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Saturday, September 13, 2014

Custom Altar (2014)

The Completed Altar
There is a story told of a woodcarver commissioned to carve a large carving for a church in Europe. the carving was vast and reached up to the highest parts of the church. One day, a priest saw the carver near the top working intensely on a part of the carving that was completely obscured from view when seen from the floor. The priest was curious and decided to scale the scaffolding to see what this carver was doing. When the priest finally reached the top, he could see that the carver was carving exquisite detail into the face of an angel, that no one would ever be able to see. The priest asked the carver why he was spending so much time and effort on this detail that would remain unseen once the scaffolding was removed. The carver's reply to the question was " Because God knows it is there."

While I am by no means known for my exquisite carving of angels, This story has been rattling around in my head for the past few weeks. The reason for this is that I was asked to build an altar for The Holy Trinity Orthodox Church of Reston, Virginia (http://www.holytrinityvirginia.org/). The church furnished photos of the altar they had in mind as well as the dimensions that were needed so that they could use the vestments from their old altar. I was told that once the altar was delivered it would be consecrated and then covered by these vestments. Once the vestments were on they would cover the altar completely and rarely by taken off. With this in mind, the question in my mind was how much time I should and effort should I go through to make this altar a beautiful thing to behold? Using sound joinery techniques and solid, strong timber were a must for the structural integrity and function of the piece, but beyond that, how beautiful should it be if it will be forever covered? 

The decision was really not mine to make at first, and I offered several wood choices to the church, of which walnut was decided on as the wood to be used. Walnut is a naturally beautiful wood and because of this choice, I new that I would be making something fine. But in addition to this in the back of my head, I kept telling myself the story of the wood carver. Of course this should be a thing of beauty. God will most certainly know it is there!

With this in mind I furnished drawings based on the photos the church had presented to me. The altar was completely rectilinear in form, and followed traditional orthodox designs that go back hundreds of years. Below are the initial drawings of the altar rendered in Sketchup.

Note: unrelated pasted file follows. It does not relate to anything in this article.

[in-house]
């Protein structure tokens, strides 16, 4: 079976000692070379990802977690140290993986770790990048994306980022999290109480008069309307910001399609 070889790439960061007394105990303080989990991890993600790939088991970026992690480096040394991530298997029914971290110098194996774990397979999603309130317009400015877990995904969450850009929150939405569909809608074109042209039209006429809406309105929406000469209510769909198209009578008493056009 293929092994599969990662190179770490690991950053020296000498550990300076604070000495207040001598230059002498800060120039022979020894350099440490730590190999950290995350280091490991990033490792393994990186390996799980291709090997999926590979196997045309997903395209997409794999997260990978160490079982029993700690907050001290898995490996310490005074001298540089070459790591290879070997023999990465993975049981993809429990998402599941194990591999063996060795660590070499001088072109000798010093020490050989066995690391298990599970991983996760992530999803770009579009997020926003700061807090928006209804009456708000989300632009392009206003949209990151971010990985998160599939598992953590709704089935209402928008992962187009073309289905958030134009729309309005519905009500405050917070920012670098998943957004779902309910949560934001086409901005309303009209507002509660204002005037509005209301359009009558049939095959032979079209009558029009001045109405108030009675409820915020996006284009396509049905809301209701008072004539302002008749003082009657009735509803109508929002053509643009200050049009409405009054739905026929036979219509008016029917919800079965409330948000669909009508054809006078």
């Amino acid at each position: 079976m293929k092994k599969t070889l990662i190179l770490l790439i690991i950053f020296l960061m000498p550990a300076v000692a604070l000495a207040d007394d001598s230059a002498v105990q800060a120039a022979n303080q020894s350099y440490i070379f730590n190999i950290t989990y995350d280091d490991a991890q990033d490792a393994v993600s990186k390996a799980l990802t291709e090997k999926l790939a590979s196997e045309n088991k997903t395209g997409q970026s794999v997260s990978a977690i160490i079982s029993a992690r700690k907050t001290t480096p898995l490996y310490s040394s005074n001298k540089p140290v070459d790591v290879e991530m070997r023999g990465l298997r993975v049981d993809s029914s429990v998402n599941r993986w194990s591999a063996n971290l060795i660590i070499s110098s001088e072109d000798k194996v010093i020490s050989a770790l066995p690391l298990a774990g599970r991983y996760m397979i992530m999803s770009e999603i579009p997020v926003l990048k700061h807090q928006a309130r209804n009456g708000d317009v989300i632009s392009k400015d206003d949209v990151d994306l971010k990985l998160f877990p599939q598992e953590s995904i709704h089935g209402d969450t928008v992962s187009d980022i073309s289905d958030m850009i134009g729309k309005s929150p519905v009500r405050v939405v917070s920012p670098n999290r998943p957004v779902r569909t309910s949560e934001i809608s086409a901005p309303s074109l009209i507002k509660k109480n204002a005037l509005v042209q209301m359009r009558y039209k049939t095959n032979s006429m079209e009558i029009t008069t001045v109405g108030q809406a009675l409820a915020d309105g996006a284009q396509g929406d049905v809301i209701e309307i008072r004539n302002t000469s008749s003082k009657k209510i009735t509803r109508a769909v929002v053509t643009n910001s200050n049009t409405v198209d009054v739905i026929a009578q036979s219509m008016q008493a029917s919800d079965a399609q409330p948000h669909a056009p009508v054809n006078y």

One change that was made later that is not seen in the drawings is the inclusion of a reliquary, a vessel used to house a relic which was inlayed into the top of the altar. The design and creation of the reliquary is detailed later in the post.

Once the wood was selected, it was milled to the overall dimensions necessary. Below is a photo of the milled walnut used for the altar.
I started with the base and cut all of the tenons using techniques on the table saw which I have detailed in other recent posts. Below is a photo of all of the stretchers and apron material with the tenons cut.
To cross cut the legs, which were 38 inches long, I modified my cross cut gauge to accommodate the long boards. This was done by attaching a long board used to support the legs while the cuts were made. The gauge is seen below with the board attached. The following photo shows one of the legs being cross cut. I also clamped a stop block on the end so all of the legs would be cut to the same length. 

After the legs were cut to length, The next step was to cut all of the mortises into the legs to receive the tenoned aprons and stretchers. For this I utilized my mortising machine, which allowed this work to be done quickly and accurately. Below is a photo of one of the legs on the bed of the machine followed by a second photo showing one of the cut mortises.

After all of the mortises were cut, I test fit the legs and stretchers to make sure everything was accurate and square.

When I went to the sawmill to select boards for the top, I was thinking that if I was able to get three wide boards for the top, that would be good and I would be lucky. Most likely I would have to settle for four boards.I asked the sawyer to show me some boards that would allow for this. Almost as an afterthought, he pulled out two natural edge slabs that were bookmatched. I saw these boards with curly flowing grain and I said " That is the top!" I measured and found that the boards were more than adequate for the dimensions I needed. Below is a photo of the boards as I saw them at the sawmill.
Once back in the shop, I needed to make these boards square and to the right dimensions. after a little wrangling, I got the boards where I needed them to be. Here are two photos showing the boards before and after dimensioning.